For UW Law School students, participating in hands-on clinical education means serving real people facing real legal issues. For students in the Wisconsin Innocence Project, it’s a chance to help exonerate an innocent person who has been deprived of freedom, often for decades.
Since its founding, the program has helped release over 20 wrongfully convicted inmates. Students and faculty work countless hours reviewing case files, interviewing clients, gathering new evidence, and drafting legal documents. They also research the latest scientific data—on topics like DNA analysis and the inaccuracy of eyewitness testimony—to substantiate their clients’ claims of innocence. Through this process, students gain legal skills and learn about the operation and limitations of the criminal justice system.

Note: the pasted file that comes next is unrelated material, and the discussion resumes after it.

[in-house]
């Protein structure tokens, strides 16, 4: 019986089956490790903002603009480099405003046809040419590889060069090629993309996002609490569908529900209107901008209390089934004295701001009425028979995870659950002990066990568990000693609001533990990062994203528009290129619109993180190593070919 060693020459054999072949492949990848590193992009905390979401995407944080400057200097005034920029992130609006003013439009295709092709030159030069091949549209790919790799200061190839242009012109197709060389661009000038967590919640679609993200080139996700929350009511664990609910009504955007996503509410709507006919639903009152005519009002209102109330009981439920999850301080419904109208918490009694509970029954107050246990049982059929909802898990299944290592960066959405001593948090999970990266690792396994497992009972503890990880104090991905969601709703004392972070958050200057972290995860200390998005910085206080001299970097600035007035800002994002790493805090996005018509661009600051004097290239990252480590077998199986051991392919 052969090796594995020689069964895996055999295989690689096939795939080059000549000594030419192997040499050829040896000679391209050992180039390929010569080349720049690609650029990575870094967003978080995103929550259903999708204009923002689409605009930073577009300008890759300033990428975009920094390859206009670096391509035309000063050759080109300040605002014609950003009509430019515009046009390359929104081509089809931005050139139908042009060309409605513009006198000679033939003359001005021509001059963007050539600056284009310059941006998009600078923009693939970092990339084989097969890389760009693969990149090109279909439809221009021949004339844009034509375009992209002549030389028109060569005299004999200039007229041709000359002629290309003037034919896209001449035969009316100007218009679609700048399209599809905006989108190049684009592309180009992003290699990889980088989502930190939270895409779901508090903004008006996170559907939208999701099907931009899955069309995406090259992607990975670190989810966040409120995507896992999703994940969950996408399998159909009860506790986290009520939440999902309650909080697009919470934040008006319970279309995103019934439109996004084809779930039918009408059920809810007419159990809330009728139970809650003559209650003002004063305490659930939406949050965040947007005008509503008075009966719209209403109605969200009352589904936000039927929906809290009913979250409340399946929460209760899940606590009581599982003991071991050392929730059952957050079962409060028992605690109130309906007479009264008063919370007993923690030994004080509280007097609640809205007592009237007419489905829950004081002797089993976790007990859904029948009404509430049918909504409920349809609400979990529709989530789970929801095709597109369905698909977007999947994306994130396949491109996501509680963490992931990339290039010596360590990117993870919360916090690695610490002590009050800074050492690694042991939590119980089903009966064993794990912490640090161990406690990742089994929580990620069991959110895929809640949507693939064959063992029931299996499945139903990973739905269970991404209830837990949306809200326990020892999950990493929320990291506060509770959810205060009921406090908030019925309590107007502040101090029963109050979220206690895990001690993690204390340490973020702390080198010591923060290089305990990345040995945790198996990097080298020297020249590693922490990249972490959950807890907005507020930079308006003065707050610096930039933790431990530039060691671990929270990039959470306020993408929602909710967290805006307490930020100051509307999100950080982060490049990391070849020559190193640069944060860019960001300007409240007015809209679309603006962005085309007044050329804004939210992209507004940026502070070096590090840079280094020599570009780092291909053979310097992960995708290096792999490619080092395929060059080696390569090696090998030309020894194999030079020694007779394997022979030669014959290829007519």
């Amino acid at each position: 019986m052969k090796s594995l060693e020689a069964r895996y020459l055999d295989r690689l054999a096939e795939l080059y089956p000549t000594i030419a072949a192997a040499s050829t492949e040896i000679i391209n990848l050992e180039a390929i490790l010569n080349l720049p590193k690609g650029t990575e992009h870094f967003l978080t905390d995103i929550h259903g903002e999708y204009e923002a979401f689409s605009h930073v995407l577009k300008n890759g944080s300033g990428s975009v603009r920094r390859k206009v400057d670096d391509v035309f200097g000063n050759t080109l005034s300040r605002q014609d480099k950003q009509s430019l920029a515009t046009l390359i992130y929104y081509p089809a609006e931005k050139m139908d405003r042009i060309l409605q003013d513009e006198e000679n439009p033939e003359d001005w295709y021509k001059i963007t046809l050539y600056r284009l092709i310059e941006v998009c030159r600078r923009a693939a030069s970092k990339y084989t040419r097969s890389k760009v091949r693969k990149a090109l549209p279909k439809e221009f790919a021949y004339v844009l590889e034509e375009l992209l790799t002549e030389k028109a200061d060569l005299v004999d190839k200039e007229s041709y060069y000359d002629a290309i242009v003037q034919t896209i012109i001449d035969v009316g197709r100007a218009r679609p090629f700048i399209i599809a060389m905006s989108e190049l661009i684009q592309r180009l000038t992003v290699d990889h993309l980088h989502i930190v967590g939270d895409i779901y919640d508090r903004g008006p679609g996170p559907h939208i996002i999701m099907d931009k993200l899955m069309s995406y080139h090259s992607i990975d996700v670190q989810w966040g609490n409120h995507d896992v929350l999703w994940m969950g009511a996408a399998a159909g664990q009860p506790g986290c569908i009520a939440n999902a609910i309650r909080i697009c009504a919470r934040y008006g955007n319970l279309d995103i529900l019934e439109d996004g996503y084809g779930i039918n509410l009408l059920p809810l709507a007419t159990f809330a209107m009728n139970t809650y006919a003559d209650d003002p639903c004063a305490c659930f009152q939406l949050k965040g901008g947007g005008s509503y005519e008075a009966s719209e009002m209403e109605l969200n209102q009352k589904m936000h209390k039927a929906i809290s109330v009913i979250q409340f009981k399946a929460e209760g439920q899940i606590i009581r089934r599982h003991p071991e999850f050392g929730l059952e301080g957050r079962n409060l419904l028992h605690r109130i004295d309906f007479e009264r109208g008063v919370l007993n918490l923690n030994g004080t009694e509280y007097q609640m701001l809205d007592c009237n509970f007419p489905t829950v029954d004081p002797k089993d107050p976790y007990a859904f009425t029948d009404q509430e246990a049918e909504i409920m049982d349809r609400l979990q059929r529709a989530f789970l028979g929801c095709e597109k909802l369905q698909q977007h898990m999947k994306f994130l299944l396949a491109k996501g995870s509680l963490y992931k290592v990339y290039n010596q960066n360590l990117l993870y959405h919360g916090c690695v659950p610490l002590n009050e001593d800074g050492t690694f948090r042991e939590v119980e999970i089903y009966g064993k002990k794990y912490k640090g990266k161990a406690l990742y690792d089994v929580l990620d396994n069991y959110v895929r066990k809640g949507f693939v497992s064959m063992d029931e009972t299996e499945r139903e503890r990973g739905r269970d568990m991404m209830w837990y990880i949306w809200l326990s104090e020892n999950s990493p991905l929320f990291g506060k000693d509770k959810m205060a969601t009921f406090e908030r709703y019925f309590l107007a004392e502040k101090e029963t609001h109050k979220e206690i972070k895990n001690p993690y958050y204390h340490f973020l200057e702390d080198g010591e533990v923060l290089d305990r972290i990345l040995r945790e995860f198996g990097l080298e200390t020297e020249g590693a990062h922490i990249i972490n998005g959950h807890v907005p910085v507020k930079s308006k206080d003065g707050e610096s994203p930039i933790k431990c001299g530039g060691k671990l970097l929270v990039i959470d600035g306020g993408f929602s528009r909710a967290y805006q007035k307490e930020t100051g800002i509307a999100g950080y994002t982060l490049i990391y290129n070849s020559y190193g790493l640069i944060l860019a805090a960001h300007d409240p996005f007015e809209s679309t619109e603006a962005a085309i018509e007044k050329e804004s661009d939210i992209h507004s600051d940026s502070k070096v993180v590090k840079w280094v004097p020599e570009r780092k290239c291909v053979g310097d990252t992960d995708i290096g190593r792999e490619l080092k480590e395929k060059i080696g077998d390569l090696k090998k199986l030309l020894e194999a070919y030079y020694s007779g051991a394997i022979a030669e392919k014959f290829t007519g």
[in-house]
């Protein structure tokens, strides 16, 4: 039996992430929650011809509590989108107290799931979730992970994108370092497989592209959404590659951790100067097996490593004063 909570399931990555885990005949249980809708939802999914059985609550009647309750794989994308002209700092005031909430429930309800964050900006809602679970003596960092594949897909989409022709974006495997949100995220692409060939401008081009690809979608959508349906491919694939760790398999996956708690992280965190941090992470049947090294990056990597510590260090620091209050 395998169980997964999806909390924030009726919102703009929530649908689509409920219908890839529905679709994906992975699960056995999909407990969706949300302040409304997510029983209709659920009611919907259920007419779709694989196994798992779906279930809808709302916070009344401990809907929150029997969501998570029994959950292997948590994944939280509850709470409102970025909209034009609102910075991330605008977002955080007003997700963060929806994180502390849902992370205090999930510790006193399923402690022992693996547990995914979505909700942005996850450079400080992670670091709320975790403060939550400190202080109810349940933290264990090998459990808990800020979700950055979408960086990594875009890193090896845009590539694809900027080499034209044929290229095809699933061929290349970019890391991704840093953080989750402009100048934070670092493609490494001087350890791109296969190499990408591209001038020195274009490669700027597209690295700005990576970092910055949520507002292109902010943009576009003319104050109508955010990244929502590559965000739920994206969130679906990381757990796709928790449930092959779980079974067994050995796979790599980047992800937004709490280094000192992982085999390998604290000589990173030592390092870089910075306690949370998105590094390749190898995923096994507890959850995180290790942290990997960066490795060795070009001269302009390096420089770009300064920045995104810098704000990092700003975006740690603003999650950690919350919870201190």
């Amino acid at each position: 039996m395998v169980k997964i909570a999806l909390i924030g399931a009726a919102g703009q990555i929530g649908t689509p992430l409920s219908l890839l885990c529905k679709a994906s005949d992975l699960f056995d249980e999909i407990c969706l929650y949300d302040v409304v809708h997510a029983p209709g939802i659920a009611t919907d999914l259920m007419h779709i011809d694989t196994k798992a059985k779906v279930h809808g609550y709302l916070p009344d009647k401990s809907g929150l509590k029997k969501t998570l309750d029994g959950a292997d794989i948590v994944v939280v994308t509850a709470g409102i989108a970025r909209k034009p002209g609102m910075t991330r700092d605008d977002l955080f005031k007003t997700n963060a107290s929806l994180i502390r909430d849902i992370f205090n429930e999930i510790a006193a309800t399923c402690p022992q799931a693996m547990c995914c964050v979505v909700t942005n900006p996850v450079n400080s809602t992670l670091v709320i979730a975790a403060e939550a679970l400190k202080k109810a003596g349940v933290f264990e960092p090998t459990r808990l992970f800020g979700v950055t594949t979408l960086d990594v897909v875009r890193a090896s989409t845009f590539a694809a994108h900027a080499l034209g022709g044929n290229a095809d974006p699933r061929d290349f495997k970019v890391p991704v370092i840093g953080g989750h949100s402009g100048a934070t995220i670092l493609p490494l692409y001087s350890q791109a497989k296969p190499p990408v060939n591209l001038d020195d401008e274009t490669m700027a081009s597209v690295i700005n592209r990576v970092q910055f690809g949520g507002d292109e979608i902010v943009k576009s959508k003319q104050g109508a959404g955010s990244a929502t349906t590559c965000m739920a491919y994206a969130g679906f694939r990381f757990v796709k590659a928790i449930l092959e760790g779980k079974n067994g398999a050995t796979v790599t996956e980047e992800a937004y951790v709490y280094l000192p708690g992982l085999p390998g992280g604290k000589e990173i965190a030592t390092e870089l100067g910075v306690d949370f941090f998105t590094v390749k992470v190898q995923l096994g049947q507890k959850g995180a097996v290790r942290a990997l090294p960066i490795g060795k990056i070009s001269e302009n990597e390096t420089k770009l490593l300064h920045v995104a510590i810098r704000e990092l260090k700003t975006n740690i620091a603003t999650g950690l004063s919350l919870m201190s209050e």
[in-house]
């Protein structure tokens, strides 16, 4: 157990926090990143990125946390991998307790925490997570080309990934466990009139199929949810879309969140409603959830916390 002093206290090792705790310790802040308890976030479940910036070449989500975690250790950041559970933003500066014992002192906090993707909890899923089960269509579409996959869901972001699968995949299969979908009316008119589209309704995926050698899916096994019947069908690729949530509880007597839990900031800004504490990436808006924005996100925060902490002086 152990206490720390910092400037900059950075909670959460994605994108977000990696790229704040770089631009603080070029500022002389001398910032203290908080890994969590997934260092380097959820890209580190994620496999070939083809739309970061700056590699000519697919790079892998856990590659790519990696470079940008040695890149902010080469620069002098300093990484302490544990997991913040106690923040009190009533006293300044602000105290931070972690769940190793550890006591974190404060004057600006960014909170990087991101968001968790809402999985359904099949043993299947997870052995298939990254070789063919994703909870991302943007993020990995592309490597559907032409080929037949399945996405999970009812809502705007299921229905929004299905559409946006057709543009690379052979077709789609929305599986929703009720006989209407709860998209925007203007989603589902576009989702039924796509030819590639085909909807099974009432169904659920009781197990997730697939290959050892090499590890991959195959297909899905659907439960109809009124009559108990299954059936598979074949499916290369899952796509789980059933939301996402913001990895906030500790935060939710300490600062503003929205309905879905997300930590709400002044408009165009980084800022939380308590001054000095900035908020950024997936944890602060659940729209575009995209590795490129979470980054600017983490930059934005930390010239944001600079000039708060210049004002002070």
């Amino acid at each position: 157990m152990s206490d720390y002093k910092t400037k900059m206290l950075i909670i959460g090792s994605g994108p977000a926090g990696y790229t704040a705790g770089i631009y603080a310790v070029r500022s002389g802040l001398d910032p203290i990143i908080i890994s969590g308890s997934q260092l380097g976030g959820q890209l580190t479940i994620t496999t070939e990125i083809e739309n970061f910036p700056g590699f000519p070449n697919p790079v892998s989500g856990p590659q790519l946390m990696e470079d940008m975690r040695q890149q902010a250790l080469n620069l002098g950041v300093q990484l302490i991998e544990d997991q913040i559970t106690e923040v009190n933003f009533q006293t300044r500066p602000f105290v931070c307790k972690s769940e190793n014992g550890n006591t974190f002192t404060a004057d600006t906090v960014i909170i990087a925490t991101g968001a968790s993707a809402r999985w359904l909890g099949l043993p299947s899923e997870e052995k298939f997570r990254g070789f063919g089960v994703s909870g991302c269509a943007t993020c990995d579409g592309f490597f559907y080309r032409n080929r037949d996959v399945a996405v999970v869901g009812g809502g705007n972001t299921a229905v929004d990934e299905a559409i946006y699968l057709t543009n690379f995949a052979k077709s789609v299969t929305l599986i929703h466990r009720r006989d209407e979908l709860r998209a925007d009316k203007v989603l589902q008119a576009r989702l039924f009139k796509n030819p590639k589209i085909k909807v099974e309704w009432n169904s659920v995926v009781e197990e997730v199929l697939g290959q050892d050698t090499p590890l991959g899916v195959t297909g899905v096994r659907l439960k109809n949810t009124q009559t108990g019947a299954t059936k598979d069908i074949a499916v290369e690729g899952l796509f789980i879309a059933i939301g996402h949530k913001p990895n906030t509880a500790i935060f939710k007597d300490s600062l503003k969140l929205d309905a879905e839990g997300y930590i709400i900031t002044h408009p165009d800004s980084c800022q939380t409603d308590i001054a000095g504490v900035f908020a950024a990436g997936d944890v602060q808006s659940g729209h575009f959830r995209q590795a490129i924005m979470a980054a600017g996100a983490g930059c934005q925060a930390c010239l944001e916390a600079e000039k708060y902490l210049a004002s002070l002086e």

Faculty and students also look beyond the individual cases, with an eye toward reform. Through research, education, and legislative efforts, they aim to prevent future injustices by examining more broadly how wrongful convictions occur and exposing flawed practices.
The work can be daunting, says Professor Keith Findley, who co-founded the program in 1998. But he says he remains inspired by the students and professors who are relentlessly dedicated to helping return the innocent to society and right the course of justice.